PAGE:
Various Types of Witchcraft: The Pow-Wow Tradition

The  Pow-Wow Tradition

The Pow-Wow Tradition is a classic example of this melding of “The Old Ways” of the Europeans and local Native Indian beliefs. Though some claim that the Pow Wow Witchcraft is German in its origin, it is more an adoption of local traditions of theAlgonquin peoples by the early German and Dutch immigrants of pagan heritage who settled in the Pennsylvania region of the United States.

Observing the Algonquin’s powwows, the pagan immigrants discovered that like themselves, the Natives used charms and incantations for healing. Impressed with their methods of driving out evil spirits, they adopted the term “powwowing” to refer to their own magickal healings. As their practice of magick was also centered on herbs and healing, they learned from the local people about the native roots and herbs for use in charms and healing.

As stated earlier, the term Pow-Wow comes from the Algonquin word ‘pauwau’”, meaning ‘vision seeker’ and the Pow-Wow Witches encompass shamanic like rituals of healing through visions and the application of traditional medicines, which are often accompanied by prayers, incantations, songs, and dances. The Pow-Wow Tradition places great significance on the vision seeker as the nexus of tribal activities and rituals.

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Pow-wow

Written and compiled by George Knowles

During the 17th and 18th centuries there was much migration from continental Europe, when whole families seeking to flee the hardships, famine and poverty of their own lands, set their sights on the adventure and prosperity offered in the new lands of hope and glory called America.  Many of the German settlers who colonized the interior of Pennsylvania also brought with them their Old World beliefs in Witchcraft and Magick.  Due to the lands resemblance to their former homes in Europe, many of them settled in the rich rural areas of York, Dauphin, Lancaster, Schuylkill, Carbon and Reading, which over time became commonly known as the counties of the Pennsylvania Dutch (Dutch, a corruption of “Deutsch” meaning German).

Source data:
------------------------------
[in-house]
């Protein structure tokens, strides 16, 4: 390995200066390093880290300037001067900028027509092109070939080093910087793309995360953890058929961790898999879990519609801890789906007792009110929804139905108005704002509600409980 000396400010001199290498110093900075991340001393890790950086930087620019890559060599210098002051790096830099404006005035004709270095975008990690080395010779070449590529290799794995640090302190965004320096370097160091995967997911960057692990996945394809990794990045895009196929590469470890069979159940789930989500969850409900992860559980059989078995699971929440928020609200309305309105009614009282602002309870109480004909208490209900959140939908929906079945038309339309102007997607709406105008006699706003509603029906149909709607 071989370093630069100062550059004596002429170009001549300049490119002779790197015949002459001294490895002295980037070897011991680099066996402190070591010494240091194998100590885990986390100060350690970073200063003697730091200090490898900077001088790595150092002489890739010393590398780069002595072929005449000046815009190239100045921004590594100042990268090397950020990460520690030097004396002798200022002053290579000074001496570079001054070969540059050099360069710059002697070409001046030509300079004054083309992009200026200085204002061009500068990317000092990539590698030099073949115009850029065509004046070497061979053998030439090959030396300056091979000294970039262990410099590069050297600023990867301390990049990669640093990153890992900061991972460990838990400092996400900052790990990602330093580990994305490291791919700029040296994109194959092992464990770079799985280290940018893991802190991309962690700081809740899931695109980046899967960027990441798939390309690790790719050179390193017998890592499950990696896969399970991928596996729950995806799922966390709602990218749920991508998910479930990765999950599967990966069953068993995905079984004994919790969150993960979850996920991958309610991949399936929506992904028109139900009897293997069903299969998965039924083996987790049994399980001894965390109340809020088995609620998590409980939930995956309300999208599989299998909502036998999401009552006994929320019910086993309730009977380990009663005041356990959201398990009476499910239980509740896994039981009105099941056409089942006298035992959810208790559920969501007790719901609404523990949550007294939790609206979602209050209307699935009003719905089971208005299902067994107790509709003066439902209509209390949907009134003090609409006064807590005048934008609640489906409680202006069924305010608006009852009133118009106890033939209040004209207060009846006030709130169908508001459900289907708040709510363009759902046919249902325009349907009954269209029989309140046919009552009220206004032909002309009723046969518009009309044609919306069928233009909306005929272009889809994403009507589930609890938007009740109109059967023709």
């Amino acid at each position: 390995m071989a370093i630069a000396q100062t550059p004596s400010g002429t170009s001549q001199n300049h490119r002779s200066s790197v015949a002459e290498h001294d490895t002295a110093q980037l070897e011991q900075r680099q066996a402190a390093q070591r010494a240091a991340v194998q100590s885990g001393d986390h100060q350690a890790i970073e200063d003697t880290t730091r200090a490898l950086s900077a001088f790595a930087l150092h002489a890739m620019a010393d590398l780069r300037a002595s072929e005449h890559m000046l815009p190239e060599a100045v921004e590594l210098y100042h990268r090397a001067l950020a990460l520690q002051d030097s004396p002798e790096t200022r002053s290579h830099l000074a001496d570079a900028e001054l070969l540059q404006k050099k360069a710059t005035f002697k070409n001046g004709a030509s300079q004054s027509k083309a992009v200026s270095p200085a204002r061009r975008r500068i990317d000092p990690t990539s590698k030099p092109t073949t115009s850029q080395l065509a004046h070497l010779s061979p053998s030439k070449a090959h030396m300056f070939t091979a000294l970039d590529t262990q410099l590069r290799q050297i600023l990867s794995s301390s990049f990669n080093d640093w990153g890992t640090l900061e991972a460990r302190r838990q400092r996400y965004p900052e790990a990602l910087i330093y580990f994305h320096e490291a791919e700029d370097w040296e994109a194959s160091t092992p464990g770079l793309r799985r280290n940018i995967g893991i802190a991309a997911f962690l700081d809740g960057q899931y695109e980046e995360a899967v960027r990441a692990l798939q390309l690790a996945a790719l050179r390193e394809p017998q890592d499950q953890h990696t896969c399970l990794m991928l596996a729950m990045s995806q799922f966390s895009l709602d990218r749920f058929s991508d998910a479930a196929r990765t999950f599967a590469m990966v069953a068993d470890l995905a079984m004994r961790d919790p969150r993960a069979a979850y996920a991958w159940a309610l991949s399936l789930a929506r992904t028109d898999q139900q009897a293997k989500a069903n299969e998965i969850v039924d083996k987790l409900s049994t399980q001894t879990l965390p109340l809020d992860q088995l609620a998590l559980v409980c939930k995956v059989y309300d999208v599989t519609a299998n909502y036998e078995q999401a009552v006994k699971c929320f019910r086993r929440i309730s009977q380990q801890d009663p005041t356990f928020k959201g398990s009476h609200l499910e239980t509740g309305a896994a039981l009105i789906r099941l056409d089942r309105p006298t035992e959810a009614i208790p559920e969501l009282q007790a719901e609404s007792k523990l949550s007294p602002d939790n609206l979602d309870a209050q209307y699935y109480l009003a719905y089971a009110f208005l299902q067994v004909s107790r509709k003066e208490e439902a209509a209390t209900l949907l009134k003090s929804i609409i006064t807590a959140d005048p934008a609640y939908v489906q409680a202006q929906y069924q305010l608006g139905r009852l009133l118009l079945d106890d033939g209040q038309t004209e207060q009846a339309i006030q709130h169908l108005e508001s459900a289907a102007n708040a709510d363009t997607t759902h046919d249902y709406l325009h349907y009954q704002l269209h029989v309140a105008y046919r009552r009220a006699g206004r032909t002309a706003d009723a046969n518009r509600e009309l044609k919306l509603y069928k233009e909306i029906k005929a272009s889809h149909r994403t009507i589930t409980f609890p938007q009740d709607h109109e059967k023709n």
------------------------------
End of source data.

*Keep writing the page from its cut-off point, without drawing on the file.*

The early Pennsylvania Dutch peoples were a proud family orientated folk-people, deeply religious, and fiercely defensive of their traditional ways of life.  They kept to themselves and were suspicious of outsiders, and even retained their German language.  This over time and through necessity became mixed with English to form their particular Pennsylvania Dutch dialect.  They also continued to practice their own form of traditional Witchcraft and magick.  As much of their witchcraft and magick was centered on herbs and healing, they enlisted the aid of local Indians to learn about and find native roots and herbs for use in medicinal recipes.

Observing the Indians powwows, their meetings for ceremonial dance and conference purposes, they discovered that like themselves, the Indians used charms and incantations for healing.  Impressed with the Indians methods of driving out evil spirits, they adopted the term “powwowing” to refer to their own magickal healings.  Powwowing has survived through the advance of time and is still practiced today, and while some of the charms and incantations used date back to ancient times, many contain Biblical and Kabalistic elements that can be adapted for modern-day use.